Over the last six months there has been a subtle but very encouraging change in investor sentiment. Despite the best efforts of the media to portray a doomsday scenario for equity markets, attractive valuations, dividend yields and positive corporate news flow have become increasingly common features of the investment landscape and there is evidence that this has been recognised by the investment community. This is a significant milestone. We think that the only (albeit significant) stumbling block, and the sole reason investors remain sceptical about equity markets, is the ongoing uncertainty about the Euro zone. So, whilst we detect the gradual re-emergence of a preference for equities, confidence levels remain subdued.

The problems in Europe are serious and there are no immediate solutions but we don’t believe there will be a major catastrophe: we think the Euro zone will simply stagger on in its current form. Fiscal policy may stoke investor sentiment in the short term but we believe economic weakness is likely to pose a threat to any sustained rally in Continental European equity markets. We therefore think valuations will remain at historically attractive levels for the foreseeable future and as a result we have very little money invested in the region.

Concerns about Europe are weighing on stock markets globally. Unsurprisingly therefore, the more defensive sectors have outperformed but we believe that there are some exciting investment opportunities in those sectors which have been overlooked. Smaller companies have been avoided due to fears about liquidity and investors have been sceptical of the ability of growth companies to fulfil their ambitions in the current economic climate but there are plenty of opportunities for investors who are prepared to take a long term view.

Indeed, some of the best performing companies recently have been the high growth, global businesses listed in the UK and US. These companies have benefited from their listing on Western stock markets at a time when institutions have been repatriating money previously invested in the emerging markets.

The US market itself has performed strongly in relative terms led by the recovery in the much maligned housing sector. A low inventory level of new homes in relation to rising demand has pushed up house prices, giving a much needed boost to the sector and related businesses such as plumbing and paint merchants. Further more, we think there will be additional monetary stimulus from the Federal Reserve which should be a catalyst for the housing sector and other operationally geared areas of the US stock market.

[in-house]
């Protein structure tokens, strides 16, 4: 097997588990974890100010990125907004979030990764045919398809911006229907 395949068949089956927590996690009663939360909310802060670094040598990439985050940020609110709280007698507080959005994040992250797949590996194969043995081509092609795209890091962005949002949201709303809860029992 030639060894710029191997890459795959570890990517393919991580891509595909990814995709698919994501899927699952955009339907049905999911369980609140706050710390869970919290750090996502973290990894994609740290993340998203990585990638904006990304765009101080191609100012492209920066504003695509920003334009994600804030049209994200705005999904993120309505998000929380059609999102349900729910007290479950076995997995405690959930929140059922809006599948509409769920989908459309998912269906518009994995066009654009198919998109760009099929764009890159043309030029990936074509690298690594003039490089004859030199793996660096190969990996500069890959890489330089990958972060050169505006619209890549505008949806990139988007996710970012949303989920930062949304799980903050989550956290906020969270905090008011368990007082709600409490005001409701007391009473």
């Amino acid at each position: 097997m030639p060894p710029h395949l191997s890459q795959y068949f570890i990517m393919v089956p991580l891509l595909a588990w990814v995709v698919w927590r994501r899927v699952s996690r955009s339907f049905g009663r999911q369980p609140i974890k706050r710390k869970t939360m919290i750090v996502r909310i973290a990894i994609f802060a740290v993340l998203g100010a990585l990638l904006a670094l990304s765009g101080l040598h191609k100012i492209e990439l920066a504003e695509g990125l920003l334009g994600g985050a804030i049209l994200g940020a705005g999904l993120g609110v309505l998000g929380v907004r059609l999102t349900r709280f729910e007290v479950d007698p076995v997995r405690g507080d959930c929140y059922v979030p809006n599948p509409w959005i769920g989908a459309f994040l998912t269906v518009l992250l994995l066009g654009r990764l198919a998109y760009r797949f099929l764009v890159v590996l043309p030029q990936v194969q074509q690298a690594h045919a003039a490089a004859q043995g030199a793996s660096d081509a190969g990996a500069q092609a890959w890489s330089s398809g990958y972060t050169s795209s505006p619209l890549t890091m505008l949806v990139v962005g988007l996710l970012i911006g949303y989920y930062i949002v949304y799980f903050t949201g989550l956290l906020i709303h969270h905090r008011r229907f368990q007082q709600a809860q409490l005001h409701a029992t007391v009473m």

We are also hoping for some additional monetary easing from the Chinese Government. China fell out of favour with investors when the Government revised down its annual GDP growth expectations. We believe the slow down in 2011 was primarily self inflicted and not simply a direct consequence of events in Europe and, as such, can in large part be corrected by domestic policy. The Chinese Government has indicated its willingness to protect growth both in its rhetoric and its actions. It is proactive and supported by vast sums of liquidity, two factors which should not be overlooked and which we think will aid the country in exceeding investors’ expectations for growth.

India’s stock market has started to stage a come back spurred on by attractive valuations. We believe the long term story is compelling and that, in the short term, there is an opportunity for an upward re-rating of the stock market and a renewed appetite for Indian equities if the government can recover from its current state of political paralysis. However, we are not increasing our exposure at the current time. The other country we favour in the long term but which has disappointed recently is Brazil. Investors appear interested solely in Brazilian commodities but we are more interested in the consumer story there and remain excited by the opportunities we see.

The message we would like to leave you with is that the investment community has regained its perspective. After a prolonged period of macro economic disappointment the recognition of the value in equity markets is important. Clearly the uncertain economic and political landscape in Europe means fixed income investments still hold some attraction but on valuation grounds there is no doubt that equities offer a better long term investment proposition. The US central bank recently reported that during the first quarter of this year retail investors bought more Treasurys than the Federal Reserve and foreign investors combined. This is a telling statistic and one that we believe signals that we are near the top of the fixed income market and, conversely, the bottom of the equity market. We have an abundance of investment ideas and believe the next six months will yield some great investment opportunities.